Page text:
counts and hashtags related to a show, and further mining such as
Copyright is held by the International World Wide Web Conference Com- sentiment analysis and other aggregate statistics.
mittee (IW3C2). Distribution of these papers is limited to classroom use,
and personal use by others.
The rest of the paper is organized as follows: Section 2 gives
WWW, 2011 Hyderabad, India an overview of our bootstrapping approach, Section 3 discusses the
Table 1: Example messages for the ambiguous query house
**driving back to my house, i really hope @VampireRoland likes his suit, i love this dress i got**
@blogcritics White House, Fox News Feud Heats Up Over the Weekend http://bit.ly/mi5tg
Someone may be in my house... And im a little scared.
Election 2010 House of Representatives 33rd District http://bit.ly/cv0l48
Watching Clean House
two datasets we use for training and testing, Section 4 discusses the below. The workers were asked to assign one of three labels to each
features for the Initial Classiﬁer, Section 5 describes the features of message: “Yes, the message is relevant to the show”, “No, it is not
the Improved Classiﬁer, then Section 6 shows a detailed evaluation relevant”, and “Not sure / Foreign language”. The results of the
of the two classiﬁers and a baseline. We conclude with Previous labeling process are summarized in Table 2. After discarding mes-
Work and References. sages which received the third label, we are left with 2,629 labeled
2. OVERVIEW OF OUR BOOTSTRAPPING
APPROACH Table 2: Summary of the training/testing dataset
Hundreds of new television shows are created each year in the Show Yes No N/A Total usable
United States alone. Creating training data for each show individ- DL Fringe 634 227 139 861
ually would be costly and inefﬁcient. Instead, we propose a boot- Heroes 541 321 138 862
strapping method which is built upon 1) a small set of labeled data, Monk 317 589 94 906
2) a large unlabeled dataset, and 3) some domain knowledge, to
form a classiﬁer that can generalize to an arbitrary number of TV
shows. DL Dataset The bootstrapping method described in Section 2 makes
Our approach starts from a list of TV show titles which can be use of a large amount of unlabeled data to improve features used
obtained by crawling popular websites such as IMDB1 or TV.com2 . by the Improved Classiﬁer. We will refer to this large corpus as
For some shows these websites list several variations of the main DL. The dataset was collected in October 2009 using the Stream-
title. We use each title in the list as a query to the search API ing API provided by Twitter. This is a push-style API with different
provided by Twitter and retrieve candidate messages for each show. levels of access which constantly delivers a percentage of Twitter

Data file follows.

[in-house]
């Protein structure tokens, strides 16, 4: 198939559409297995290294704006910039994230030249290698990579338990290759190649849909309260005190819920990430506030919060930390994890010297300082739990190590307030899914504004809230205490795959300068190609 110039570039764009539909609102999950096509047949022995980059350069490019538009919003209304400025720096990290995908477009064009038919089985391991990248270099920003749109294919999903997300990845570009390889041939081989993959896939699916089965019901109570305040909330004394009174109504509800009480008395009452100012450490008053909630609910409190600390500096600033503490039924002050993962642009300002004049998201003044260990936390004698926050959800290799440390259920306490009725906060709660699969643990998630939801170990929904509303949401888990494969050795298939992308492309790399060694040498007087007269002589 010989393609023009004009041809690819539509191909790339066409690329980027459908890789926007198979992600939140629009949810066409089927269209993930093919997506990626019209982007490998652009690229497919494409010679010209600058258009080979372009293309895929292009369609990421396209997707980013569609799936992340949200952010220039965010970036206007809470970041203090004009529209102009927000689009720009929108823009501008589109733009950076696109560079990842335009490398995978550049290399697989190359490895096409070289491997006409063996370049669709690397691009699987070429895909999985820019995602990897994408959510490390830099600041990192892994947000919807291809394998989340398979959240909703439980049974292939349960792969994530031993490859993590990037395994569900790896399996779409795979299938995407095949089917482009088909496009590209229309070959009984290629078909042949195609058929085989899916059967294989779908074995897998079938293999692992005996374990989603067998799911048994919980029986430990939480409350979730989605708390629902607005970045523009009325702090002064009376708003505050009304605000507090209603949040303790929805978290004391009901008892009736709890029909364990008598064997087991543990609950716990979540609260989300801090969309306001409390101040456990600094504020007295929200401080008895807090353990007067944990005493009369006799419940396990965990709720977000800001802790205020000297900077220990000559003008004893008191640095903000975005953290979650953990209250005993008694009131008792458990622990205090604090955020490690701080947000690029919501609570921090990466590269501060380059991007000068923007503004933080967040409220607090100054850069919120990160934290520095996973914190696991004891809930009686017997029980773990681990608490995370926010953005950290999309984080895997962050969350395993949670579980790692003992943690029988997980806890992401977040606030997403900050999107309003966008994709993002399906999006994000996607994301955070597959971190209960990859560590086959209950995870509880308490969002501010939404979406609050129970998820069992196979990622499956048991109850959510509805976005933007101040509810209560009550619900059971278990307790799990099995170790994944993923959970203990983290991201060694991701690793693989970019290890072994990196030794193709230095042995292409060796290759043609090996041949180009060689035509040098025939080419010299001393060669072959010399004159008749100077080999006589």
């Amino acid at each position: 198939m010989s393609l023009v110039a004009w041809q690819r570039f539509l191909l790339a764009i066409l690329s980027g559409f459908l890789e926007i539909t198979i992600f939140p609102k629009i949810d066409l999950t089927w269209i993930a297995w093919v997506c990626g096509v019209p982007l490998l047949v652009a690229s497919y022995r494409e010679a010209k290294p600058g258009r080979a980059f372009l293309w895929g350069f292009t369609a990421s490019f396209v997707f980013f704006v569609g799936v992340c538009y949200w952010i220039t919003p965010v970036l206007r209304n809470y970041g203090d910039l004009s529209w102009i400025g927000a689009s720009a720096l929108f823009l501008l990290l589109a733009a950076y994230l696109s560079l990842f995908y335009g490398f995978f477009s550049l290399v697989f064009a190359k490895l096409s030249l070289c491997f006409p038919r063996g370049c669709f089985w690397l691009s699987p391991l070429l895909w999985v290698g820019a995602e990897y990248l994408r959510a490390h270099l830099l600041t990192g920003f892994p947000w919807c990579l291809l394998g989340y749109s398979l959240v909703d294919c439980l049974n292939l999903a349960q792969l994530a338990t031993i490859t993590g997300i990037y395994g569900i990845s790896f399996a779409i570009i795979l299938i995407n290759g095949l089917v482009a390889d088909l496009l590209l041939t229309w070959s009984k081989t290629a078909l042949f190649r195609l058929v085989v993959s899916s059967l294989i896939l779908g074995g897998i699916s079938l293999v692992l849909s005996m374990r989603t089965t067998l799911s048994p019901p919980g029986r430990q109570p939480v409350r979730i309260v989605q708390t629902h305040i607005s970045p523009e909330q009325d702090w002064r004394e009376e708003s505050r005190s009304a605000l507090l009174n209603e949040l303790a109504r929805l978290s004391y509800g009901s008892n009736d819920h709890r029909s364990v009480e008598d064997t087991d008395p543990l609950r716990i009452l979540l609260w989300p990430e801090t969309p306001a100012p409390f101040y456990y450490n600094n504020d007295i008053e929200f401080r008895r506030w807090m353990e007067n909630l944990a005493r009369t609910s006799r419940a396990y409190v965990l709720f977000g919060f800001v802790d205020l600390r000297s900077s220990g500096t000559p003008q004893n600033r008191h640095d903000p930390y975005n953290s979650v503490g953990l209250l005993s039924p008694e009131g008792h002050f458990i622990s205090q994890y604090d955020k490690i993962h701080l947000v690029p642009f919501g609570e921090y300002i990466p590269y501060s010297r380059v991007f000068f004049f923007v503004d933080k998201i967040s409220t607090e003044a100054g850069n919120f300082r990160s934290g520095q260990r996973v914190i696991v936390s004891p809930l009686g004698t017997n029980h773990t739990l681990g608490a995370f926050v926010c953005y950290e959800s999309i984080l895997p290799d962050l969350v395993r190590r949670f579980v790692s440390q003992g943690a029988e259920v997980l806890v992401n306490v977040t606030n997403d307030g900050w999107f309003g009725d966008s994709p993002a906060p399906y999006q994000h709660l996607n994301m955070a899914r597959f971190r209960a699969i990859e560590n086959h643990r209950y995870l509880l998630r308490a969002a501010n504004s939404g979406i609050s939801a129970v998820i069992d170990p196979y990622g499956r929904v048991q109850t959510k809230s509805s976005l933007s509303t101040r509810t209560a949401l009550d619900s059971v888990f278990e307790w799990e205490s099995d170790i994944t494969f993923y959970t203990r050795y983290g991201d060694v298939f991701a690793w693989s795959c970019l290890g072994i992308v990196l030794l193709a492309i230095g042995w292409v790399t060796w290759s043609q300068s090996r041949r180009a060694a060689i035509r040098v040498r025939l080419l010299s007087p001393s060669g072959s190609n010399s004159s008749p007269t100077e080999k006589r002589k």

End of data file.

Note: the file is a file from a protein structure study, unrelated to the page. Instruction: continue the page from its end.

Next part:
Later in the bootstrapping process we can automatically expand messages over a permanent TCP connection. We were granted the
the list of keywords for each show by adding relevant hashtags, Gardenhose level access which the company describes as providing
user accounts or other keywords which the algorithm determines a “statistically signiﬁcant sample” of the messages. We collected
are related to the show. over 10 million messages, roughly equivalent to 340,000 messages
First, we train a binary classiﬁer using a small dataset of man- per day. Apart from its textual content, each message has meta-
ually labeled messages (dataset DT ). The input of the classiﬁer data attached to it, which includes the author and the time when the
is the new message which needs to be classiﬁed, along with the message was originally posted.
unique ID of a TV show. It outputs 1 if the message is relevant to
the television show, or 0 otherwise. For a new message we can get 4. INITIAL CLASSIFIER
a list of possible TV shows by matching the text of the message We developed features which capture the general characteristics
with the keywords we use for each show in the ﬁrst step. We can of messages which discuss television shows.
test each of these possible IDs against the new message by using
the classiﬁer. The features used by the classiﬁer are described in 4.1 Terms related to TV watching
Section 4. While studying TV-related microblogging messages we noticed
Second, we run the Initial Classiﬁer on a large corpus of unla- that some of them contain general terms commonly associated with
beled Twitter messages (dataset DL). These newly labeled mes- watching TV. Table 3 contains a few examples of such messages.
sages are then used to derive more features. The new features are Starting from this observation we developed three features: tv_terms,
combined with the features of the Initial Classiﬁer to train an Im- network_terms, and season_episode.
proved Classiﬁer. This step can be iterated several times to im-